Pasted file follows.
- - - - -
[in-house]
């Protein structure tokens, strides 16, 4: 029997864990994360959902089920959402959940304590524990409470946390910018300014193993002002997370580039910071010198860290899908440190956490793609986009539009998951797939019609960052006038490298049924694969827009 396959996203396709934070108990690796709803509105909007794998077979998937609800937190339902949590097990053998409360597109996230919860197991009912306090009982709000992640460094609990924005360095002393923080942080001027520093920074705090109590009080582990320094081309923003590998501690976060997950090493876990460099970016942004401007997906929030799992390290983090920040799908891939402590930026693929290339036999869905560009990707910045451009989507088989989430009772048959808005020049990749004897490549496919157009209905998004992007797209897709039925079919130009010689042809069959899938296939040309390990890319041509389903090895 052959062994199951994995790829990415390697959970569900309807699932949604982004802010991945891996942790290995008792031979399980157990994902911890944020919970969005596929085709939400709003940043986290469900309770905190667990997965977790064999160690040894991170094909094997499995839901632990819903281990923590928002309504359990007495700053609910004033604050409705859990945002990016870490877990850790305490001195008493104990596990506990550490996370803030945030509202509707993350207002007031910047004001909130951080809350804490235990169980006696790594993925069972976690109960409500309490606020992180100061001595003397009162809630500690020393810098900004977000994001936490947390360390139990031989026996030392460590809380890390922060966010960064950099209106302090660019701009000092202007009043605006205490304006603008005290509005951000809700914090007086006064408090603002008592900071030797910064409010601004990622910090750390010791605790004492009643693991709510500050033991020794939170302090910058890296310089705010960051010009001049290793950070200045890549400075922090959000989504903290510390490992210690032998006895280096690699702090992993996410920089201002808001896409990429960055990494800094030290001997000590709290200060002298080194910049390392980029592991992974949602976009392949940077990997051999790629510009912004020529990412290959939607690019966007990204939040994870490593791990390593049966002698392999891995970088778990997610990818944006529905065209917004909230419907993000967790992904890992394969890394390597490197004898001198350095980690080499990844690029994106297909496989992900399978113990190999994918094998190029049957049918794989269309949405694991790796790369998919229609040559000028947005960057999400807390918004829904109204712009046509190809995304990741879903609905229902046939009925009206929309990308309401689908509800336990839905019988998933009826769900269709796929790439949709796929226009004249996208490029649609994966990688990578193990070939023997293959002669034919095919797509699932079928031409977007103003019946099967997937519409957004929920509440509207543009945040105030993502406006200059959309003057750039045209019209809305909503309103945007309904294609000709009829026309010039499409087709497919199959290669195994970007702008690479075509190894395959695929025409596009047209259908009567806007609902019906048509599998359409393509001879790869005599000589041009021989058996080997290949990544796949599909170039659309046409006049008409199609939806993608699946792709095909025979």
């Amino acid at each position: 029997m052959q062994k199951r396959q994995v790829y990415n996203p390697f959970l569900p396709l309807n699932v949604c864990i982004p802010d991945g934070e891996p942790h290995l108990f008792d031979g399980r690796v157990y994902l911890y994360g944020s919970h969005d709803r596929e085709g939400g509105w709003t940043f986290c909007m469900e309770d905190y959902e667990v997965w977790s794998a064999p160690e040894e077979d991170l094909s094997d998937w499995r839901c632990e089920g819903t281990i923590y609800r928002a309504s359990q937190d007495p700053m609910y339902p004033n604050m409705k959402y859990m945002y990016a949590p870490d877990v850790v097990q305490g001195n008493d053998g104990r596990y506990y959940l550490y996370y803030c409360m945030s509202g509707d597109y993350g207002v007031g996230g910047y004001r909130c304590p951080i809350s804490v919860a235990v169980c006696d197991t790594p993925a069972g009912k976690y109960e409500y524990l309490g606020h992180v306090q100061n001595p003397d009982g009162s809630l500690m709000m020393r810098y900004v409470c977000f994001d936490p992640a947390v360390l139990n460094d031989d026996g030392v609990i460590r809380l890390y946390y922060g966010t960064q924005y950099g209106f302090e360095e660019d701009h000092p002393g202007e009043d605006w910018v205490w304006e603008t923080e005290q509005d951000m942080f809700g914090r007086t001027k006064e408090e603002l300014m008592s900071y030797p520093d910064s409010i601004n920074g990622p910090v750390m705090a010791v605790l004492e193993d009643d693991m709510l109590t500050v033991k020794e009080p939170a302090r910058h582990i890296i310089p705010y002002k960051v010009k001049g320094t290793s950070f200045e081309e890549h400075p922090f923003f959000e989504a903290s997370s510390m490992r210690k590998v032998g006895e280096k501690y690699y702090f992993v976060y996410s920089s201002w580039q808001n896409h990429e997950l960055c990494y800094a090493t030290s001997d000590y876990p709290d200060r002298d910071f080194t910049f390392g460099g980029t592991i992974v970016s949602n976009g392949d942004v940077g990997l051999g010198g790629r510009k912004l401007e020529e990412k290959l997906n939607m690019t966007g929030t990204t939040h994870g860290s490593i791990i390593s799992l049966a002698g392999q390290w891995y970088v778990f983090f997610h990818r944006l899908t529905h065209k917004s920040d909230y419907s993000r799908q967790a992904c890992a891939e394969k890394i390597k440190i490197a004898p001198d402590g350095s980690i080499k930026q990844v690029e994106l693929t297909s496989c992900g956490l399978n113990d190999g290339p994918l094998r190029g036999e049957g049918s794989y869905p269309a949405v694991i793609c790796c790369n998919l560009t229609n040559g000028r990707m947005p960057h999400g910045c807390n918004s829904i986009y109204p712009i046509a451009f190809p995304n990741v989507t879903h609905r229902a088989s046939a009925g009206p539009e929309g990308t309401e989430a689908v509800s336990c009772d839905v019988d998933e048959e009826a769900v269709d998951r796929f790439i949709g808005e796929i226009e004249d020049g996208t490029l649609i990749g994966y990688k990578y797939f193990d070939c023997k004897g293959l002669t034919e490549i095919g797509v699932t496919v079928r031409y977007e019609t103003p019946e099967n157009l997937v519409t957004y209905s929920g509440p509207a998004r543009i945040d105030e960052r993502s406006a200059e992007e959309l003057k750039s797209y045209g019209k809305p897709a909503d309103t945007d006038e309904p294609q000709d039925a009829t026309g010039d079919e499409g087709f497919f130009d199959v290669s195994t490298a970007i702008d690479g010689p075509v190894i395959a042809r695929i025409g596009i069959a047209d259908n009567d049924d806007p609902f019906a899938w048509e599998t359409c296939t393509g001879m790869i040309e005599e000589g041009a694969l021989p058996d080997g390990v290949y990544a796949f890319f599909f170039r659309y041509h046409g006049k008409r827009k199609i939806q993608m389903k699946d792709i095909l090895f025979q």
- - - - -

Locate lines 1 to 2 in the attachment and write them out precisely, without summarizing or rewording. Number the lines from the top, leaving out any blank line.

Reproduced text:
[in-house]
């Protein structure tokens, strides 16, 4: 029997864990994360959902089920959402959940304590524990409470946390910018300014193993002002997370580039910071010198860290899908440190956490793609986009539009998951797939019609960052006038490298049924694969827009 396959996203396709934070108990690796709803509105909007794998077979998937609800937190339902949590097990053998409360597109996230919860197991009912306090009982709000992640460094609990924005360095002393923080942080001027520093920074705090109590009080582990320094081309923003590998501690976060997950090493876990460099970016942004401007997906929030799992390290983090920040799908891939402590930026693929290339036999869905560009990707910045451009989507088989989430009772048959808005020049990749004897490549496919157009209905998004992007797209897709039925079919130009010689042809069959899938296939040309390990890319041509389903090895 052959062994199951994995790829990415390697959970569900309807699932949604982004802010991945891996942790290995008792031979399980157990994902911890944020919970969005596929085709939400709003940043986290469900309770905190667990997965977790064999160690040894991170094909094997499995839901632990819903281990923590928002309504359990007495700053609910004033604050409705859990945002990016870490877990850790305490001195008493104990596990506990550490996370803030945030509202509707993350207002007031910047004001909130951080809350804490235990169980006696790594993925069972976690109960409500309490606020992180100061001595003397009162809630500690020393810098900004977000994001936490947390360390139990031989026996030392460590809380890390922060966010960064950099209106302090660019701009000092202007009043605006205490304006603008005290509005951000809700914090007086006064408090603002008592900071030797910064409010601004990622910090750390010791605790004492009643693991709510500050033991020794939170302090910058890296310089705010960051010009001049290793950070200045890549400075922090959000989504903290510390490992210690032998006895280096690699702090992993996410920089201002808001896409990429960055990494800094030290001997000590709290200060002298080194910049390392980029592991992974949602976009392949940077990997051999790629510009912004020529990412290959939607690019966007990204939040994870490593791990390593049966002698392999891995970088778990997610990818944006529905065209917004909230419907993000967790992904890992394969890394390597490197004898001198350095980690080499990844690029994106297909496989992900399978113990190999994918094998190029049957049918794989269309949405694991790796790369998919229609040559000028947005960057999400807390918004829904109204712009046509190809995304990741879903609905229902046939009925009206929309990308309401689908509800336990839905019988998933009826769900269709796929790439949709796929226009004249996208490029649609994966990688990578193990070939023997293959002669034919095919797509699932079928031409977007103003019946099967997937519409957004929920509440509207543009945040105030993502406006200059959309003057750039045209019209809305909503309103945007309904294609000709009829026309010039499409087709497919199959290669195994970007702008690479075509190894395959695929025409596009047209259908009567806007609902019906048509599998359409393509001879790869005599000589041009021989058996080997290949990544796949599909170039659309046409006049008409199609939806993608699946792709095909025979």